Easter is always the perfect time to make a dress. I made mine in time to wear it last Sunday since I will be home on Easter with my family watching General Conference.  I love the design process of selecting the color and style. And all the bright feminine colors and fabrics this time of year just make me want to sew.

I bought this fabric knowing it would make the perfect lightweight shift dress. I loved it so much and it was so inexpensive, that I picked up some extra and made this top out of it. The sleeves and tulip hem are my favorite parts of the dress. I feel like they set the dress apart from the other shift dresses I’ve made. And the best news is I will have no problem wearing it throughout my whole pregnancy and after the baby is born! The pop of cobalt against the chartreuse was the perfect contrast. I actually went to Nordstrom planning on getting this same pump in the chartreuse, but they were out of my size. I felt a little like I was settling for the blue, but I ended up loving it more than what I was originally planning on! (and FYI, these heels are crazy comfortable)

I’ve linked to everything I am wearing below along with a few similar dresses below if you aren’t a sewer. (the tutorial click through is below)

Click below for the tutorial…


  • 2 yards of thin chiffon/lightweight fabric (I used this fabric)
  • Matching thread
  • Pattern paper
  • Loose woven top for pattern
Step 1:
Using your loose fitting woven top as a guide, cut out your pattern pieces (DRESS FRONT, DRESS BACK, 2 SLEEVES, NECKLINES 2 CUFFS). Extend the shirt down to your desired length for the dress. Three inches before you get to your desired length, start to curve in slightly as you draw down to create the curved hemline. I made my back hemline three inches longer than the front hem.  Trace the pattern for your sleeve hole and make come to right below your bicep. Add and extra inch of width to the width of the sleeve because we will be gathering this in to create the puff. I measured around my arm where the cuffs would hit, and added about 1 1/2″ for room to pull it on as well as seam allowance. Make sure to allow for seam allowances when you cut. Mine are all 1/4″ since all of my edges are serged.Step 2:
Mark the darts on your DRESS FRONT. To do this, measure 5″ down from the armpit, mark, then 3″ down from there and mark. In the middle of those two points, measure 4″ toward the center and make a mark. Match up your side marks pin, and start stitching along the edge toward your center mark to create a triange. Don’t backstich when you get to the triangel point, just go all the way off of your fabric. Tie your loose strings to secure (backstitching will create a pucker at the center of the dart and won’t lay flat). Repeat this with the other side. Press your extra dart fabric down.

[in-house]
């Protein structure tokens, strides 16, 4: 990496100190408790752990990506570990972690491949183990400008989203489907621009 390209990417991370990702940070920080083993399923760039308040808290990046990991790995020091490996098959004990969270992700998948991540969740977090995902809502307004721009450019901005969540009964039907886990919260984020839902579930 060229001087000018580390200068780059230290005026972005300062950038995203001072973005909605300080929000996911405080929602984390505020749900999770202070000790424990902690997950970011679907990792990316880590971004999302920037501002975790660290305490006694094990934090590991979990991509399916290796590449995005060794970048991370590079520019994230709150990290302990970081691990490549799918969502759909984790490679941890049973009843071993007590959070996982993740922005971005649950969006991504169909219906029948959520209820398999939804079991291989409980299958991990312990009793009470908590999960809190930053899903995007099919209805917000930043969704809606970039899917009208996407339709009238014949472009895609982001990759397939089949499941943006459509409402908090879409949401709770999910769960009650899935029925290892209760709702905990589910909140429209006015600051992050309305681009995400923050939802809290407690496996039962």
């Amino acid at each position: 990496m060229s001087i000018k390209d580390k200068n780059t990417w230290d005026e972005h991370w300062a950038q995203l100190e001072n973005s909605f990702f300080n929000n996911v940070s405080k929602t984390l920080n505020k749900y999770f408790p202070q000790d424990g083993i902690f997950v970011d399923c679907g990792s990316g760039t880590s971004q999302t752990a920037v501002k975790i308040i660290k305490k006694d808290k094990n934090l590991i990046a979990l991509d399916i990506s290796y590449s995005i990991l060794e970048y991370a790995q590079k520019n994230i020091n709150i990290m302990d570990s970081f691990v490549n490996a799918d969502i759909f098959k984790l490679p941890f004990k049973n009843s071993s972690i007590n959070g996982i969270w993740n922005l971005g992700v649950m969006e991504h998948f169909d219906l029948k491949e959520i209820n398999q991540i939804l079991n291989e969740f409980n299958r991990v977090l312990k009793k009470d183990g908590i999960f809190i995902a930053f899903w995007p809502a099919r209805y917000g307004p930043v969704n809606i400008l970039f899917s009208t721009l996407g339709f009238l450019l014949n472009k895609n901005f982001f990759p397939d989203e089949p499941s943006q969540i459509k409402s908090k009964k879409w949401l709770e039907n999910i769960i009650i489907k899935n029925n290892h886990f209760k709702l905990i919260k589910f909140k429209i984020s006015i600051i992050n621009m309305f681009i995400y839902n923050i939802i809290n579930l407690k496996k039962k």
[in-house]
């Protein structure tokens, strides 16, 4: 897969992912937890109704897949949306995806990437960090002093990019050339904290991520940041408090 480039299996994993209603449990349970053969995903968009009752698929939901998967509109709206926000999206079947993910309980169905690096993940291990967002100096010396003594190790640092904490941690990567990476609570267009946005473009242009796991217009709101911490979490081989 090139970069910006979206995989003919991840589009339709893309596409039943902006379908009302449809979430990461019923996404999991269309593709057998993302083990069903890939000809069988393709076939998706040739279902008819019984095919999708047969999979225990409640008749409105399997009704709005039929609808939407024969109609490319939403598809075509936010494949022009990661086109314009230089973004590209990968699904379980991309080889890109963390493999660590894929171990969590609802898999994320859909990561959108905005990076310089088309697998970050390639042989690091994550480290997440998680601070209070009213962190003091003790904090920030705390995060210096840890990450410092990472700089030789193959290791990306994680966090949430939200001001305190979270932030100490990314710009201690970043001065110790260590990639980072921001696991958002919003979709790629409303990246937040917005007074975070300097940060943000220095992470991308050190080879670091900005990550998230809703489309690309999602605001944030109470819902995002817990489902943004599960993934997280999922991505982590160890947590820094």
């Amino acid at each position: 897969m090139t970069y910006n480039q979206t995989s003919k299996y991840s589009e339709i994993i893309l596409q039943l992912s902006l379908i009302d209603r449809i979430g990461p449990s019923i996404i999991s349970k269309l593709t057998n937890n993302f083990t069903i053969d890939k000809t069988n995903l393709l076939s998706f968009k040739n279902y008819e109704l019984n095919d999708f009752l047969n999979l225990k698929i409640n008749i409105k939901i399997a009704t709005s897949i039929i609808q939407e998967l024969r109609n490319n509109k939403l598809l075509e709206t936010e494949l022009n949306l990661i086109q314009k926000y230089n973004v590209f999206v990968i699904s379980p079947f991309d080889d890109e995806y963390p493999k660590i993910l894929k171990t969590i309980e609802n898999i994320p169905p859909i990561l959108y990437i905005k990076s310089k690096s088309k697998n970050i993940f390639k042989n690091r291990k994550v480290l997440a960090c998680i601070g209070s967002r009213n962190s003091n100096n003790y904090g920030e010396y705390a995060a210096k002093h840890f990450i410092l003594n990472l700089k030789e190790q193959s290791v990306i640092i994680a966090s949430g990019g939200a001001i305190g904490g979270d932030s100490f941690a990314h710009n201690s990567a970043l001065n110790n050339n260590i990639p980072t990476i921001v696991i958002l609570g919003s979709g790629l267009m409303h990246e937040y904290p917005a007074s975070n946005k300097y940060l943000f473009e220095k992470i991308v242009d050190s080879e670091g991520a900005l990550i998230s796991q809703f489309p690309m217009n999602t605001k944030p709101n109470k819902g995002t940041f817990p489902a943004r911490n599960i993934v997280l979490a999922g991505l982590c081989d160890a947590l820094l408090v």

Step 3:
Take your DRESS FRONT and DRESS BACK and place them R.S. together. Pin along the top of the shoulders and stitch with 1/4″ seam allowance. Finish your seam allowances with a serger or zigzag stitch.

Step 4: 
Open your dress and lay if flat, R.S. facing up. Lay one of your SLEEVES on top of the dress R.S. together, with the middle of the sleeve curve matching up with the middle of the stitched seam in your dress (see illustration). Pin together at this point, then continue down one side of the curved sleeve pinning to the sleeve opening, and repeat along the other side of the sleeve curve. Stitch together with 1/4″ seam allowance. Finish your seam allowances with a serger or zigzag stitch. Repeat this with your other sleeve.

Step 5:
Flip your dress inside out and with R.S. together, stitch from the end of the sleeve up the sleeve and down the side seam of the dress with 1/4″ seam allowance. Do this to both sides and finish off your seam allowances.

Then use a basting stitch and baste around the very edge of each sleeve. Make sure to leave long loose strings when you start and stop the stitch, and don’t backstitch. Pull one of the loose strings and start to gently bunch up the edges of your sleeves about an inch or so. Evenly distribute the gathers around the sleeve’s edge.

Step 6:
Take your CUFF and fold them R.S. together lengthwise and stitch up to create a circle. Fold in half all around with R.S. facing out and press. Take one of your cuffs and slide it over the edge of your sleeve with the salvage edges pointing down, matching up with the salvage edges of your sleeve. Stitch around the sleeve with 1/4″ seam allowance, finish off the seam allowance, and press the cuff down flat. Repeat this with your second prepped cuff.

Step 7:
Stitch your NECKLINE pieces (front and back) R.S. together along each edge to create a big loop for your neckline. Serge along the outer edge of your neckline to finish off this edge. Lay your neckline over your neck hole opening in your dress with the R.S. of your dress facing out and the W.S. of your neckline facing out. Match up your side seams and pin the neckline all around the neck hole. Stitch together around the neck with 1/4″ seam allowance. Finish off seam allowances. Fold neckline under and press flat. If you would like, you can topstitch all around the neckline very close to the top to secure your neckline in place.

Step 8:
Serge or zig zag stitch along your bottom hem, press up 1/4″ – 1/2″ and stitch. Press flat once completed.

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